#5 There’s very little software for it – WRONG!

See #2 above. There is a lot of software for the N900 and 99% of it is free and there are new applications every day which notify you as well when there is an update (Very clever). The OVI store might not have tons and tons of software like the Apple store or the Droid store, bearing in mind those two stores have been running a lot longer than the OVI store for N900. OVI is in the news most day breaking records with the amount of downloads. Lets wait util the OVI store has been around as long as the Apple or Droid stores to make such comparisons.

#6 It’s cumbersome to use – WRONG!

You are sounding like an iPhone user again. Who needs buttons to get back to the main screen? There are multiple ways of getting back to the desktop (all 4 or 6 or 9 of them), or to the task manager or the application manager or even the application menu. There are long press shortcuts and short taps, double taps and single taps. In the browser one can zoom in with clockwise motion and zoom out with anti-clock wise motion or double tap or using the volume rocker, it’s the one device you can use standard windows shortcut keys on the keyboard (e.g. Ctrl+C = Copy, Ctrl+v = paste, Ctrl+A = Select all etc, there is a whole list of shortcuts). You can bring up a mouse and select text, highlights words, paragraphs etc. You can even load up a terminal window, take root access and run command scripts to do all sorts of OS functions that would be normally not be possible on a device. Cumbersome to someone who doesn’t know how to use the device, most certainly. Cumbersome to the masses that use a single tasking iPhone – Most definitely.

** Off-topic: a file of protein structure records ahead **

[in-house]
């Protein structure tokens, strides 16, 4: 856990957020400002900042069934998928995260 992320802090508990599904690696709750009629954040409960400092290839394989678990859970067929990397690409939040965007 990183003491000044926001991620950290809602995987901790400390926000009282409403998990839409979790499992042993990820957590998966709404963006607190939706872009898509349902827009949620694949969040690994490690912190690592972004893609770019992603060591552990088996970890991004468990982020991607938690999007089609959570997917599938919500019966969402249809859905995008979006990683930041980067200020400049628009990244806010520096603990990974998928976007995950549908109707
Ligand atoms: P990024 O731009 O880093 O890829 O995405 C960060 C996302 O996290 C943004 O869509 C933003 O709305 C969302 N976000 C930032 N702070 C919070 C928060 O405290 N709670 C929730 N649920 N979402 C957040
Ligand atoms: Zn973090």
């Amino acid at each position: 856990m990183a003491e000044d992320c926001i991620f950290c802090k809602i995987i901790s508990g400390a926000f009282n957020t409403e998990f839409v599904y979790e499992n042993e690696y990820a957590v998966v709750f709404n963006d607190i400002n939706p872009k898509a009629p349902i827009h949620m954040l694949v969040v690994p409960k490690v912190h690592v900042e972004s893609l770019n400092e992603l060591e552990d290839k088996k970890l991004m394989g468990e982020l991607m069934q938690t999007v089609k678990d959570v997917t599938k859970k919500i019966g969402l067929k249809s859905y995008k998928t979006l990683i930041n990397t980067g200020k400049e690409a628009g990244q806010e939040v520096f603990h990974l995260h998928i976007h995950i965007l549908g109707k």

#7 It looks and feels a bit cheap – WRONG AGAIN!